Google recently friended arch-rival Facebook's Open Compute Project (OCP) to help it with power-sucking data centers, and that relationship is already paying off. Google revealed its first contribution to the project, Open Rack 2.0, a design for shallow, 48V racks that fit into data centers with limited space. Google has used a similar spec since 2010, and "saved millions of dollars and kilowatt hours" compared to 12V systems, it said.
The spec includes details for the 48V power shelves, tool-less service access, "vanity-free" cases, recycled components, battery backups and high-efficiency rectifiers that convert AC to DC power. The entire system, Google says, has been perfected over the years in cooperation with its partners. (Though not part of the Open Rack proposal, the search giant builds its own computing hardware using off-the-shelf parts from Qualcomm and others, rather than leaning on standalone switches from the likes of Cisco.)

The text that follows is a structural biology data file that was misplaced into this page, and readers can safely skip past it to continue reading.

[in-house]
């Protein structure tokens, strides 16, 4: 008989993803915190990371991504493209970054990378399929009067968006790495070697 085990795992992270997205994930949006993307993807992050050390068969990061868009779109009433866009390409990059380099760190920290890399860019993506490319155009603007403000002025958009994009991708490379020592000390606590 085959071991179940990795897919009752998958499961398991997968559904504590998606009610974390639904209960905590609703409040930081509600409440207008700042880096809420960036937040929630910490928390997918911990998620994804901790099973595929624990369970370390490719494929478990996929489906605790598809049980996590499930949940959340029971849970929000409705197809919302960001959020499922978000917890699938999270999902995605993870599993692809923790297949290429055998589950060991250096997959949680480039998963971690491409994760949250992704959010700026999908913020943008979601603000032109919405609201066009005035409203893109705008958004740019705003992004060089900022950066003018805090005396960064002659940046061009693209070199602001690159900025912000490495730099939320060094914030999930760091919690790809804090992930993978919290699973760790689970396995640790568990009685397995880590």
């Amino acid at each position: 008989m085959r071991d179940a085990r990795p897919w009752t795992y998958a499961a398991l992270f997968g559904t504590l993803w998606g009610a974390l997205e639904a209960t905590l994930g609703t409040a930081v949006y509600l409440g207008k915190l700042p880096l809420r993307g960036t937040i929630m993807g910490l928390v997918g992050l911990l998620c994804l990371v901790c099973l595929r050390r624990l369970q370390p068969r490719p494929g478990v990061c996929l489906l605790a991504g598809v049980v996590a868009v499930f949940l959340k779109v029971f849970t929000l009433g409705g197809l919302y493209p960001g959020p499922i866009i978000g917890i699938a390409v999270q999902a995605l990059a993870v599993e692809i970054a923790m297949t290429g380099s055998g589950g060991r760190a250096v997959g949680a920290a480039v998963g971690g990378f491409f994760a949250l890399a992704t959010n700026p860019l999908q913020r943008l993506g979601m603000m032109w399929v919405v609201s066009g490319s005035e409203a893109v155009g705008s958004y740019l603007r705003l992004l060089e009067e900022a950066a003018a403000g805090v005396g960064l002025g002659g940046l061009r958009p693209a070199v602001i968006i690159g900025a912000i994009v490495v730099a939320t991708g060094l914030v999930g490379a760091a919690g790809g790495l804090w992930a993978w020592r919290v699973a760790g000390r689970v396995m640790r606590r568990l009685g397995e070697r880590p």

Google says its Open Rack 2.0 is "ready-to-use" for companies that want to transition to more efficient servers. It's pitching the project to the OCP community at a conference next week, and industry players including Microsoft, Intel, Facebook and IBM will vote to accept it. If that goes as planned, Open Rack 2.0 will form part of the OCP spec and others manufacturers will be urged to adopt it.